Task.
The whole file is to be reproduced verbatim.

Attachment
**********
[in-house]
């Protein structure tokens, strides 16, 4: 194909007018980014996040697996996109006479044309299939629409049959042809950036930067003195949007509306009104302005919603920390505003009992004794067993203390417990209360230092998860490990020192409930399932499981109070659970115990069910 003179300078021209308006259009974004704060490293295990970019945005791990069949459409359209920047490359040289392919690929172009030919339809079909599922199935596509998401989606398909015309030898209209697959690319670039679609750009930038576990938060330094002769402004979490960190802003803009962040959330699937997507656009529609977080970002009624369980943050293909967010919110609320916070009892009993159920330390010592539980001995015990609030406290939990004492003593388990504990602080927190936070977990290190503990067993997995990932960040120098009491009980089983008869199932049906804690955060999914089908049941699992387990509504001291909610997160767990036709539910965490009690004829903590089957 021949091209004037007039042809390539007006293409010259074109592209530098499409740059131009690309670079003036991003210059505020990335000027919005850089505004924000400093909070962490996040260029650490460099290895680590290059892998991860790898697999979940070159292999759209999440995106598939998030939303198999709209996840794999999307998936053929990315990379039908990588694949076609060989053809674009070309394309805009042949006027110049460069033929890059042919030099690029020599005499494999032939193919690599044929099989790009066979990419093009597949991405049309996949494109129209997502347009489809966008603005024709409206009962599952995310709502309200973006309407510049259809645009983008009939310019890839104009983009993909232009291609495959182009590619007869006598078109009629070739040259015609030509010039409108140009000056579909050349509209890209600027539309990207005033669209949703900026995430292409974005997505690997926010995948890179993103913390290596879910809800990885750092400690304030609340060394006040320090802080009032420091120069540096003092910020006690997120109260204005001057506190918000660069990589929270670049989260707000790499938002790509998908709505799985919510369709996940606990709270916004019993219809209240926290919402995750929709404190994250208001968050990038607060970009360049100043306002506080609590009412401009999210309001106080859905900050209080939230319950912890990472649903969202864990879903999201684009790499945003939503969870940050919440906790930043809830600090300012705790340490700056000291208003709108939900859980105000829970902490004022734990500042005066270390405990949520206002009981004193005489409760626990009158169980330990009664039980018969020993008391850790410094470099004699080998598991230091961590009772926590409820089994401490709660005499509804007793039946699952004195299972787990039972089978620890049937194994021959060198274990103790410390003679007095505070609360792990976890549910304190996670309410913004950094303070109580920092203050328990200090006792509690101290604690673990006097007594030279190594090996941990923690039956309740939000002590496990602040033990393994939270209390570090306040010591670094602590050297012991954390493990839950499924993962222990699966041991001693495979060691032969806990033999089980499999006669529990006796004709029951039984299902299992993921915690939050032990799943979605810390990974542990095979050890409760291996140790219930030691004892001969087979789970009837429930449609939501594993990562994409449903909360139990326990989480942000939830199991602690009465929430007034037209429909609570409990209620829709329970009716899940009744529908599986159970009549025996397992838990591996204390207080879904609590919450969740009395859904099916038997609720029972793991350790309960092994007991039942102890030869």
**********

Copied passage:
[in-house]
């Protein structure tokens, strides 16, 4: 194909007018980014996040697996996109006479044309299939629409049959042809950036930067003195949007509306009104302005919603920390505003009992004794067993203390417990209360230092998860490990020192409930399932499981109070659970115990069910 003179300078021209308006259009974004704060490293295990970019945005791990069949459409359209920047490359040289392919690929172009030919339809079909599922199935596509998401989606398909015309030898209209697959690319670039679609750009930038576990938060330094002769402004979490960190802003803009962040959330699937997507656009529609977080970002009624369980943050293909967010919110609320916070009892009993159920330390010592539980001995015990609030406290939990004492003593388990504990602080927190936070977990290190503990067993997995990932960040120098009491009980089983008869199932049906804690955060999914089908049941699992387990509504001291909610997160767990036709539910965490009690004829903590089957 021949091209004037007039042809390539007006293409010259074109592209530098499409740059131009690309670079003036991003210059505020990335000027919005850089505004924000400093909070962490996040260029650490460099290895680590290059892998991860790898697999979940070159292999759209999440995106598939998030939303198999709209996840794999999307998936053929990315990379039908990588694949076609060989053809674009070309394309805009042949006027110049460069033929890059042919030099690029020599005499494999032939193919690599044929099989790009066979990419093009597949991405049309996949494109129209997502347009489809966008603005024709409206009962599952995310709502309200973006309407510049259809645009983008009939310019890839104009983009993909232009291609495959182009590619007869006598078109009629070739040259015609030509010039409108140009000056579909050349509209890209600027539309990207005033669209949703900026995430292409974005997505690997926010995948890179993103913390290596879910809800990885750092400690304030609340060394006040320090802080009032420091120069540096003092910020006690997120109260204005001057506190918000660069990589929270670049989260707000790499938002790509998908709505799985919510369709996940606990709270916004019993219809209240926290919402995750929709404190994250208001968050990038607060970009360049100043306002506080609590009412401009999210309001106080859905900050209080939230319950912890990472649903969202864990879903999201684009790499945003939503969870940050919440906790930043809830600090300012705790340490700056000291208003709108939900859980105000829970902490004022734990500042005066270390405990949520206002009981004193005489409760626990009158169980330990009664039980018969020993008391850790410094470099004699080998598991230091961590009772926590409820089994401490709660005499509804007793039946699952004195299972787990039972089978620890049937194994021959060198274990103790410390003679007095505070609360792990976890549910304190996670309410913004950094303070109580920092203050328990200090006792509690101290604690673990006097007594030279190594090996941990923690039956309740939000002590496990602040033990393994939270209390570090306040010591670094602590050297012991954390493990839950499924993962222990699966041991001693495979060691032969806990033999089980499999006669529990006796004709029951039984299902299992993921915690939050032990799943979605810390990974542990095979050890409760291996140790219930030691004892001969087979789970009837429930449609939501594993990562994409449903909360139990326990989480942000939830199991602690009465929430007034037209429909609570409990209620829709329970009716899940009744529908599986159970009549025996397992838990591996204390207080879904609590919450969740009395859904099916038997609720029972793991350790309960092994007991039942102890030869």